Getting off the Roman road

I missed this post last year when Howard Snyder wrote it, but found it thanks to this little number about ways we distort the gospel.

In the older post, Snyder takes aim at the over-importance we often place on Romans.

“All roads lead to Romans”? Not really. The Bible is a complex landscape with many roads, paths, trails, byways, and a few tunnels. We don’t know the Bible until we understand this. The more we do, the more we will see that all roads in the Bible lead to Jesus Christ, and the road he walked. Prioritizing Romans runs the danger of prioritizing Paul over Jesus; the epistles over the gospels; dogmatics over the very person of Jesus Christ and of the church as his body.

The post also includes an illuminating discussion of John Wesley’s canon within the canon.

Luc and the mute spirit #LukeActs2014

Jesus was driving out a demon that was mute. When the demon left, the man who had been mute spoke, and the crowd was amazed. (Luke 11:14, NIV)

My son, Luc, is on the autism spectrum. His mother and I are also convinced he has a condition called apraxia of speech. Basically, his brain and the muscles that produce speech do not connect in the way they do for most of us. In Jesus’ day, he would have been called mute.

In Luke, the word here that is translated “mute” is used in two other places.

The angel Gabriel strikes Zechariah mute in Luke 1 because he does not believe the good news of the impending birth of his son. In Luke 7, Jesus tells John’s disciples to report what they see of Jesus’ healing as testimony to who Jesus is. In this second example the word is translated “deaf” rather than “mute,” reminding me that in the Bible there are a whole collection of words that have overlapping meanings and the careful distinctions we make in our medical language were not important.

For these and other reasons, contemporary theology advises us not to connect medical problems with spirits or demons. As a child of the 20th century, I am inclined to go along with that advice.

But I’d be lying to say I do not feel at times that my son is under attack from an evil spirit that robs him of his voice. And what I am struck with in those times is how remarkably resilient he is. As I’ve said to many people, if I had to cope with the challenges he does, I’d be angry all the time. He is a model of contentment, peace, and joy nearly all the time.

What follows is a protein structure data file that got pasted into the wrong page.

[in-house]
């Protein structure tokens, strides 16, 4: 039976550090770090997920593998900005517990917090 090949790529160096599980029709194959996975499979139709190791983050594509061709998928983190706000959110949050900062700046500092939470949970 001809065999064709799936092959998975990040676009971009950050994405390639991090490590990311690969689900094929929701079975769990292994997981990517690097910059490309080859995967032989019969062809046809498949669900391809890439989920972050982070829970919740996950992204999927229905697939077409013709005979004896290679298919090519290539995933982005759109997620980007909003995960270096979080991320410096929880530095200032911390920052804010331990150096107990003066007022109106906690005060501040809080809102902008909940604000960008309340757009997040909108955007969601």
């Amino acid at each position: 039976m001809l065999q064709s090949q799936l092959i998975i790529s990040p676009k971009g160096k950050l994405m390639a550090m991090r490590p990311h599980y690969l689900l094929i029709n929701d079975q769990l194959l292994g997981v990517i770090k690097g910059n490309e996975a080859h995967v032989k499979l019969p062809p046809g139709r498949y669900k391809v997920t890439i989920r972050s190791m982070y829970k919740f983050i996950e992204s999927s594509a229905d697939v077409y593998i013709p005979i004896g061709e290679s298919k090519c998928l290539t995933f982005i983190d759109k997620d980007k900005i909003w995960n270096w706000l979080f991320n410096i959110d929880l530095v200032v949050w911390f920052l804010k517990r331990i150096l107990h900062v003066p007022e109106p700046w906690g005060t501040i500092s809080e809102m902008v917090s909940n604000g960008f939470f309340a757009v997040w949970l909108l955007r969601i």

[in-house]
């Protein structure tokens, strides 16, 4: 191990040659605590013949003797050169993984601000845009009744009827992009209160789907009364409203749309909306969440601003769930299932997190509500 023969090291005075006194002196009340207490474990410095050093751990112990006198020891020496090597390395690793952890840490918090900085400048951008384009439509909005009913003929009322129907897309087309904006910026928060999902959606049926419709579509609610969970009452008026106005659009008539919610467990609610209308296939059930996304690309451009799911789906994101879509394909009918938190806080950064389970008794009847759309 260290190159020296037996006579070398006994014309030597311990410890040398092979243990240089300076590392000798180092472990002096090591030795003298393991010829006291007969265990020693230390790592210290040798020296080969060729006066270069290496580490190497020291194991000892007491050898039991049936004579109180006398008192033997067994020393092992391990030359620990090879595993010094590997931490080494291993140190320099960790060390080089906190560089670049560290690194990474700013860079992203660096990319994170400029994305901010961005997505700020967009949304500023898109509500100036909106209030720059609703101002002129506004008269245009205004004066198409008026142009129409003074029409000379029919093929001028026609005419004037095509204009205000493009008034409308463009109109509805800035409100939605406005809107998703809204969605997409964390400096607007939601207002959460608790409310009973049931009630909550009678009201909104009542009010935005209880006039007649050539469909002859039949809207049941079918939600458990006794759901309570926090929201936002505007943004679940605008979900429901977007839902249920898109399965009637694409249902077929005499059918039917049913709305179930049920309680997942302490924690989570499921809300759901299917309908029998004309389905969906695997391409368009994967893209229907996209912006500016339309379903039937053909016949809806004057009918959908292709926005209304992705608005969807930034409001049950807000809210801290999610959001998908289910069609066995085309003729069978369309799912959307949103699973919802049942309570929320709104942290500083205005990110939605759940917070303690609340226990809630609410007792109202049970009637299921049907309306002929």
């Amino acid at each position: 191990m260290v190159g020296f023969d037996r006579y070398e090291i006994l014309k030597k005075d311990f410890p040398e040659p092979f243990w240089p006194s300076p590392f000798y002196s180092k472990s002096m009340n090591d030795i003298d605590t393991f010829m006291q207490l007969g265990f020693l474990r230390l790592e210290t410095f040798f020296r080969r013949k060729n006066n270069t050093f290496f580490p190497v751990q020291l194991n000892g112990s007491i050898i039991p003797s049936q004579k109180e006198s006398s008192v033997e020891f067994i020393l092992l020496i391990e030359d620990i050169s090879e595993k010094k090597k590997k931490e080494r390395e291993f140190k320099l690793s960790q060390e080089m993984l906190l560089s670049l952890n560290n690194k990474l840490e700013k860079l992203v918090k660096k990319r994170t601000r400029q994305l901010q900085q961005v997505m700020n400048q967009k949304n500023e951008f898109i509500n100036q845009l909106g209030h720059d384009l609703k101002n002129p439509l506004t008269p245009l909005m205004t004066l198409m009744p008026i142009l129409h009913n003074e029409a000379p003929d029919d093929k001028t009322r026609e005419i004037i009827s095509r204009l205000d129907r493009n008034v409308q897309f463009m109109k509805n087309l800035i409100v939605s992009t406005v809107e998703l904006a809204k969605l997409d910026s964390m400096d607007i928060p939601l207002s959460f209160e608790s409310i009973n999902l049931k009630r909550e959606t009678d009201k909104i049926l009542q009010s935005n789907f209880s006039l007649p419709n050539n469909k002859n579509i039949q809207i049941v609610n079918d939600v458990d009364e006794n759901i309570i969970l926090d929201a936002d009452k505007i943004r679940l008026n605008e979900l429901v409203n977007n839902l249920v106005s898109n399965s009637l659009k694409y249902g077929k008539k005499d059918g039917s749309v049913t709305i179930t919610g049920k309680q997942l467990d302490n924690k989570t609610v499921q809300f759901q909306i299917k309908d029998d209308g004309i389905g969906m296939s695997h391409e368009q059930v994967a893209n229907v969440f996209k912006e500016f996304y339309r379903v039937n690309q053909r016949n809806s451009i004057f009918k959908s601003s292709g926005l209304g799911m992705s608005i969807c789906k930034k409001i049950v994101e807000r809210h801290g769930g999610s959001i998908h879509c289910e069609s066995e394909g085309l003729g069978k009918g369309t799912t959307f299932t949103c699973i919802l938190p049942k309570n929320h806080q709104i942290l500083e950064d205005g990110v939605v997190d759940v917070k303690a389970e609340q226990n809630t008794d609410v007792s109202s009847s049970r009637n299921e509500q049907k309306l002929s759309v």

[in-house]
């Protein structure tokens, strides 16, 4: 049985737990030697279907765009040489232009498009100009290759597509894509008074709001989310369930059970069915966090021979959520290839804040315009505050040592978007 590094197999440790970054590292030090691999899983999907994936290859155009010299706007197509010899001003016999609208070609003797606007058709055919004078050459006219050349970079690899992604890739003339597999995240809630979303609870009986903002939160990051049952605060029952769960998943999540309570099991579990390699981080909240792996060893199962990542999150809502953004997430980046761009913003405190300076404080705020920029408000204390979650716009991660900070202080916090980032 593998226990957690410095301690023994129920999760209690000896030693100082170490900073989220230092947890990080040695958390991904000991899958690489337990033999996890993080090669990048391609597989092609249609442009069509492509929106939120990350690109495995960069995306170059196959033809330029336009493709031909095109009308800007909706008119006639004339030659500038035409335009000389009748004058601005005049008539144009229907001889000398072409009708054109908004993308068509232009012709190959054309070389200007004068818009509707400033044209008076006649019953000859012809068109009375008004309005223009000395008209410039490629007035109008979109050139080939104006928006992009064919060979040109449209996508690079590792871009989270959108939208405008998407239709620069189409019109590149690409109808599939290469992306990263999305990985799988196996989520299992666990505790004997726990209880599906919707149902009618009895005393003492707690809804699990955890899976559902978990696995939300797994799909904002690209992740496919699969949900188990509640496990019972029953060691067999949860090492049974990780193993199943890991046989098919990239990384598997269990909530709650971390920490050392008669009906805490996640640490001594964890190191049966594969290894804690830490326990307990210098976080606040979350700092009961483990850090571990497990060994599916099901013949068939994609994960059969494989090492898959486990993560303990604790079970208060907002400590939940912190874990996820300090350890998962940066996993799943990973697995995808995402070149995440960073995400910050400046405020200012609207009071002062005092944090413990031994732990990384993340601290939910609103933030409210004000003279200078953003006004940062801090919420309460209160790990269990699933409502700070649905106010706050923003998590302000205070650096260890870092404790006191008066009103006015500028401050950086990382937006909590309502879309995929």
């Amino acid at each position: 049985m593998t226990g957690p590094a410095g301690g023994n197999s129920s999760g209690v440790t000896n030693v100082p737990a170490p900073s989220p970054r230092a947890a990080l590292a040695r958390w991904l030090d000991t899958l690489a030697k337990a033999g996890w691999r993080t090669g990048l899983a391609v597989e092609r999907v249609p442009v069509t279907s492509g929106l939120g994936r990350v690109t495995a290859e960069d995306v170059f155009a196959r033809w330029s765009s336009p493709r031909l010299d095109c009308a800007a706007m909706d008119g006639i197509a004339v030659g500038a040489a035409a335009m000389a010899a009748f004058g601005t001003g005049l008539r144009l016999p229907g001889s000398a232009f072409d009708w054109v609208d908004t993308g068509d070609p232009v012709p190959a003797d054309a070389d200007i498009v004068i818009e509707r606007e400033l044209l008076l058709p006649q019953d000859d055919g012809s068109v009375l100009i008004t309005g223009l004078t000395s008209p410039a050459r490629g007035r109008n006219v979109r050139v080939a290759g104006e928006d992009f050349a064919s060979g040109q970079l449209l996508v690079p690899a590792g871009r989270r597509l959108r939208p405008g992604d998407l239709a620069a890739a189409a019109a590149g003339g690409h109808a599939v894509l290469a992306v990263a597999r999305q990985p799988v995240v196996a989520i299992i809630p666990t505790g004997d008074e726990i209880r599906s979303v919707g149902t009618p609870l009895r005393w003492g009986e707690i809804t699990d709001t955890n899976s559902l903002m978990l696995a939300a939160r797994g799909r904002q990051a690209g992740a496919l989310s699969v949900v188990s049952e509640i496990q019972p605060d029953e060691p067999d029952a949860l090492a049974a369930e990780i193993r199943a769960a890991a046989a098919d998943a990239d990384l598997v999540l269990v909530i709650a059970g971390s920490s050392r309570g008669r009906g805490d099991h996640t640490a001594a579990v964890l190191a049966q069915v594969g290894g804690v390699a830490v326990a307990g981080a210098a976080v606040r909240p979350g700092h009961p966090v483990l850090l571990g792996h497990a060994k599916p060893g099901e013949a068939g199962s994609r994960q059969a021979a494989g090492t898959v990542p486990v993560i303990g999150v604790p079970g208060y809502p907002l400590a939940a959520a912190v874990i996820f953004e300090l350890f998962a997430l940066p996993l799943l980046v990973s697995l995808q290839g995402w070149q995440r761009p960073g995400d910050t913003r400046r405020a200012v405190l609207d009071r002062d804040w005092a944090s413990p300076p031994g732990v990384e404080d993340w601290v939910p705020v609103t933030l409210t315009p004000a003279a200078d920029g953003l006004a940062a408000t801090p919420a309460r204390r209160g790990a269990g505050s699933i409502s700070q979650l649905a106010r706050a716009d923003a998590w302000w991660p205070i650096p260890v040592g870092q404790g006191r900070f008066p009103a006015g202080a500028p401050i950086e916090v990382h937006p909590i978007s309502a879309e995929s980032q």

I confess to not know what to make of Scripture passages such as the one above or how they relate to my son. I am conscious, though, of the impulse to read past them. In 2014, in America, we often want to ignore talk of spirit and demons and devils — especially when they are connected to matters our medical science explains. But Luc keeps me from doing that. Indeed, he makes those verses stand out in sharp relief. He forces me to see what I would not otherwise see, even if I do not yet understand.

Why the Bible is inspired

As sacred canon (or authoritative standard) for the church, we believe the Bible is not primarily inspired for us to know things (epistemology). We learn quite a lot from the Bible, of course. But this is not its primary function in and for the church. Instead, the Bible is inspired and given by God to the church in order for Christians to know God through personal and corporate salvation (soteriology).

– Bill Arnold, “A Response to Adam Hamilton’s 3 Buckets Approach to Scripture

Faith > Bible?

Something Adam Hamilton wrote recently about the Bible reminded me of William J. Abraham’s counsel at the end of his little book The Bible: Beyond the Impasse.

At the outset let me say this categorically. If losing your current understanding of scripture will lead you to abandon your faith, then I would insist that you should absolutely hold on to the vision of scripture you currently embrace. From a Christian point of view, nothing is more disastrous than the loss of faith. So if your theory of the Bible is integral to your having faith in the first place, then stick to your theory.

And he goes the other way as well.

I would say equally categorically that if holding to the inerrancy of scripture leads you to lose your faith, then you should not hesitate to stick with your faith and look for a much better way to think of its nature and use.  … What matters is coming to know and love God; theories of scripture are secondary and should be treated accordingly. So if your theory of the Bible gets in the way of knowing and loving God, go find a better one.

The canon as corral

Eugene Peterson on the canon in his book Answering God:

The canon (the two testaments of sixty-six books that are authoritative for the Christian faith) is a corral, fencing in all the literary creatures conceived and born out of a common inspiration and that serve a common purpose. (The common inspiration is the Holy Spirit; the common purpose is salvation.) Many of these creatures bear little or no resemblance to each other. Some of them we don’t like at all. Others we become fond of and develop close friendships. But the canonical decision was that our preferences are not determinative in these matters: all the creatures are related in some way or other to all the others, and each in its own way serves the common purpose. Each is necessary, but none is complete in itself. Each must be used (interpreted) in the light of all the others. It is not permitted to take one of the creatures out of the corral, leaving all the others behind, and ride out across the prairies sentimentally into the sunset, search for conditions congenial to sublimity. There is no gate in the corral fence.